Sustained reduction in pulmonary artery pressures and hospitalizations during 2 years of ambulatory monitoring


Advocate Heart Institute


Background: Therapy guided by pulmonary artery (PA) pressure monitoring reduces PA pressures and heart failure hospitalizations (HFH) during the first year, but durability of efficacy and safety out to two years is not known.

Methods and results: The CardioMEMS Post-Approval Study investigated whether benefit and safety were generalized and sustained. Enrollment at 104 US centers included 1200 patients with NYHA Class III symptoms on recommended HF therapies with prior HFH. Therapy was adjusted toward PA diastolic pressure 8-20 mmHg. Intervention frequency and PA pressure reduction were most intense during first 90 days, with sustained reduction of PA diastolic pressure from baseline 24.7 mmHg to 21.0 at 1 year and 20.8 at 2 years, all patients. Patients surviving to 2 years (n=710) showed similar 2-year reduction (23.9 to 20.8 mmHg), with reduction in PA mean pressure (33.7 to 29.4 mmHg) in patients with reduced LVEF. The HFH rate was 1.25 events/patient/year prior to sensor implant, 0.54 at 1 year, and 0.37 at 2 years, with 59% of surviving patients free of HFH.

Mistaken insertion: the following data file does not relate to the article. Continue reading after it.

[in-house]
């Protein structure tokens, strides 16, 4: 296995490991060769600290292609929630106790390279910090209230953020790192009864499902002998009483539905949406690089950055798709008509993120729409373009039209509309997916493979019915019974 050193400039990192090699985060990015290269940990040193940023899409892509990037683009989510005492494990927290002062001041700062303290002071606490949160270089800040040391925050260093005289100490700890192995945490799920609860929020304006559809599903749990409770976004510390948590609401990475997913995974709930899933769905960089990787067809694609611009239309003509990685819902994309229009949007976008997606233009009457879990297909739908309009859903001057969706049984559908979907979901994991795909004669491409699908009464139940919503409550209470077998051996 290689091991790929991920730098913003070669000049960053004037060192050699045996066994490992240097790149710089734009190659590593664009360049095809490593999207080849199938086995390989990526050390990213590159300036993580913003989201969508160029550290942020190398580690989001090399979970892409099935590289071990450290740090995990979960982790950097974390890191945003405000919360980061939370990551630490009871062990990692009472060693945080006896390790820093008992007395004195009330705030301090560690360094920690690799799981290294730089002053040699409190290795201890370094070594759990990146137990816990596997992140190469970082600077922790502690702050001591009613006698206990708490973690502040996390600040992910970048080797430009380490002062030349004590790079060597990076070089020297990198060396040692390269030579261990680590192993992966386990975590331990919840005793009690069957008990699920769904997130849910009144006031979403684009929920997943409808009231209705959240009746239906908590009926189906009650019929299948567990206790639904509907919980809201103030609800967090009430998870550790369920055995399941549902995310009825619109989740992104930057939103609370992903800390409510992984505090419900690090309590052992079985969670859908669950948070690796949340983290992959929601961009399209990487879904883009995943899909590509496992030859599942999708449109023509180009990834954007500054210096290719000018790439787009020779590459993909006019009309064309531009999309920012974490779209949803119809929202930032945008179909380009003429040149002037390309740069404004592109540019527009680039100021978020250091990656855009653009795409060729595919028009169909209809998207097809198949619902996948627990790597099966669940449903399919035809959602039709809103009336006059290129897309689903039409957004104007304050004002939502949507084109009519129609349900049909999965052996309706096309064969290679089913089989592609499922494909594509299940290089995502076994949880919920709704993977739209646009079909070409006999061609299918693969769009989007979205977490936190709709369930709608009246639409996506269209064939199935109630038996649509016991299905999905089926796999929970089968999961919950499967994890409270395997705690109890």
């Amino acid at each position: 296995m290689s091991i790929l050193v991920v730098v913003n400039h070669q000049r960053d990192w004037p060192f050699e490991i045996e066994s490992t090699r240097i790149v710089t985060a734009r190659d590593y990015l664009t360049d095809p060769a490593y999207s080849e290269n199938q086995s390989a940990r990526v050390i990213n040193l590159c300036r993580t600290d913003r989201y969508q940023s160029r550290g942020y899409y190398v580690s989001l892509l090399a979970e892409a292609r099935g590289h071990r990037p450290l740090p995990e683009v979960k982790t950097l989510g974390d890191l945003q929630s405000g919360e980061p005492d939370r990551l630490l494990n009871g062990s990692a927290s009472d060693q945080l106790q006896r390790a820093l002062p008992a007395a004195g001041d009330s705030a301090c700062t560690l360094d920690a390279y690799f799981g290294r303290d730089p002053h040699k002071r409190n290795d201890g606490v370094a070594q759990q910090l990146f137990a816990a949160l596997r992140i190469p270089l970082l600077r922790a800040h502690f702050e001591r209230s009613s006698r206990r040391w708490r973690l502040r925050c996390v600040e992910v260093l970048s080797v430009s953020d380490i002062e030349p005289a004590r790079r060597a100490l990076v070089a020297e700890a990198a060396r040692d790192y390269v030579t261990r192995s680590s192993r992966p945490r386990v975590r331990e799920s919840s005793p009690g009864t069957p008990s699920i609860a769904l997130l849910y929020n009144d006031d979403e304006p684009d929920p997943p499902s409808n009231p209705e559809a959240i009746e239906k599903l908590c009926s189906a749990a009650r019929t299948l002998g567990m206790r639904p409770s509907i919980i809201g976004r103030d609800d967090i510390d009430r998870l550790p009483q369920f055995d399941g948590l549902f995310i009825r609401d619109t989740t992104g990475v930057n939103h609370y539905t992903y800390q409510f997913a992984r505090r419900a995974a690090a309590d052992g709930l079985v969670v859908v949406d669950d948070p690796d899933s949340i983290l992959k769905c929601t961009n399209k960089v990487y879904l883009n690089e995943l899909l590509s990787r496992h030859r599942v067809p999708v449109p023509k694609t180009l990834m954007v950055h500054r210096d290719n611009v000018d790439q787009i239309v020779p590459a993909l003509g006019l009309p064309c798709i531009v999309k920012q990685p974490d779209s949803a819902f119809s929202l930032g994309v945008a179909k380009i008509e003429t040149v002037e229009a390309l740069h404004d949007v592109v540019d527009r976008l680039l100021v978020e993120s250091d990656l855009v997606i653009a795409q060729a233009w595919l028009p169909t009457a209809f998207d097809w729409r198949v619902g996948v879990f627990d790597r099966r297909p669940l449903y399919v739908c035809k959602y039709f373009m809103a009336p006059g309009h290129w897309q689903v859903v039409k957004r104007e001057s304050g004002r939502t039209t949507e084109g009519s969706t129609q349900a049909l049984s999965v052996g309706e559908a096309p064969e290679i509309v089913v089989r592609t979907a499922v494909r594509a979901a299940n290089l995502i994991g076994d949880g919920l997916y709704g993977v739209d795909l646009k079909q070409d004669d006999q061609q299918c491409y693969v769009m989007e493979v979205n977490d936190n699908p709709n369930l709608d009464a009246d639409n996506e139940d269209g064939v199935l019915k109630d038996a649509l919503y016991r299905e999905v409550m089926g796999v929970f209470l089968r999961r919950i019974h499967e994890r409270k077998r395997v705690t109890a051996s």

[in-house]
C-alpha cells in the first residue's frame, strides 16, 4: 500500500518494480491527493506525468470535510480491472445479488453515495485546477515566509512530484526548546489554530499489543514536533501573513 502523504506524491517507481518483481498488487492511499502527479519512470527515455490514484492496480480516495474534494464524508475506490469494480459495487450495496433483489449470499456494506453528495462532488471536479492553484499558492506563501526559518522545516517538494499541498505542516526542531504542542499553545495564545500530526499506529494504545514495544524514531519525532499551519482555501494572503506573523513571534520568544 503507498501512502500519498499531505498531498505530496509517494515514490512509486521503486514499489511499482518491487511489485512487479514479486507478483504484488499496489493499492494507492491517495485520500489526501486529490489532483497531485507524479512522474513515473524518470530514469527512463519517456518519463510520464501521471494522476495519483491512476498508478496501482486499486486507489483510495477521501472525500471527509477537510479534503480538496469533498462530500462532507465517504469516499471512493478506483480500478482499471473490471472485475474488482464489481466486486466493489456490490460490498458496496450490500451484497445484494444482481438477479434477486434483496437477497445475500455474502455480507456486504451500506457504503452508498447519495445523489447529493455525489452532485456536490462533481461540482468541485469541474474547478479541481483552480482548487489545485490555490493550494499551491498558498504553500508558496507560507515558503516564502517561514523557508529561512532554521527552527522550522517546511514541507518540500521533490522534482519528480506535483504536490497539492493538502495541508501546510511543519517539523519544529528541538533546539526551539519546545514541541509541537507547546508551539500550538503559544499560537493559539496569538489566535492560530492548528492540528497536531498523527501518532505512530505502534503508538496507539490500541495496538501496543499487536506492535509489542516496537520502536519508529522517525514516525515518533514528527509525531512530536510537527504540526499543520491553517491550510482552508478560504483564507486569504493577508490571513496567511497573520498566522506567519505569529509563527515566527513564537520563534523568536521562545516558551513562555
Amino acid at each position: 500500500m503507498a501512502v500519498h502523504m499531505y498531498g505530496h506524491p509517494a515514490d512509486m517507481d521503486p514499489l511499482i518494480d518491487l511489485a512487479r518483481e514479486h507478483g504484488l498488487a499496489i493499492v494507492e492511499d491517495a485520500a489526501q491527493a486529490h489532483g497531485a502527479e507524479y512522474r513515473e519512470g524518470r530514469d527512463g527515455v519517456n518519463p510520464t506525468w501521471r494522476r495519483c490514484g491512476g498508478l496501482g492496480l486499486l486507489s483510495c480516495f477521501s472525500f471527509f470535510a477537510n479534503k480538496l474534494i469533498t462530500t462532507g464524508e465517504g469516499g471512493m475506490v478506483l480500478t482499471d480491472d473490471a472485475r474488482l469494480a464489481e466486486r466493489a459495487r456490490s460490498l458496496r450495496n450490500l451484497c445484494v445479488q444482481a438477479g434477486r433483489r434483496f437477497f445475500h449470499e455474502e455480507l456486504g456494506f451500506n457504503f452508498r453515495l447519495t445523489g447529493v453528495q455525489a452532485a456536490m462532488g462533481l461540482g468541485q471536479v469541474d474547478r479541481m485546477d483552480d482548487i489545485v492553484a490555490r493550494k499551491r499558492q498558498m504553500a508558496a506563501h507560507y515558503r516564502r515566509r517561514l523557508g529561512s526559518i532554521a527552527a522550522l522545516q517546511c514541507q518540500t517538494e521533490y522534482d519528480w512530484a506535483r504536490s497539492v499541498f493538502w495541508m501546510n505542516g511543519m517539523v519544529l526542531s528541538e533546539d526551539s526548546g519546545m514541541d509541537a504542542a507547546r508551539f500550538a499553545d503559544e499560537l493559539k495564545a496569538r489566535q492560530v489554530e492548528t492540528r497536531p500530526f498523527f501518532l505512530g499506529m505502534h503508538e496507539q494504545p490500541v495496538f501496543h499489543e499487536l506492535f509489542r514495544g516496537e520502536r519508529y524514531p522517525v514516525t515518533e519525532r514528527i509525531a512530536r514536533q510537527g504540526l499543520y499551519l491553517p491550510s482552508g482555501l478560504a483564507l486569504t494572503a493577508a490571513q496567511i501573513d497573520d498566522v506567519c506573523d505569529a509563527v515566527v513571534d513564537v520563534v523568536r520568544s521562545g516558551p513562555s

Conclusions: Reduction in PA pressures and hospitalizations were early and sustained during 2 years of PA pressure guided management, with no signal of safety concern regarding the implanted sensor.

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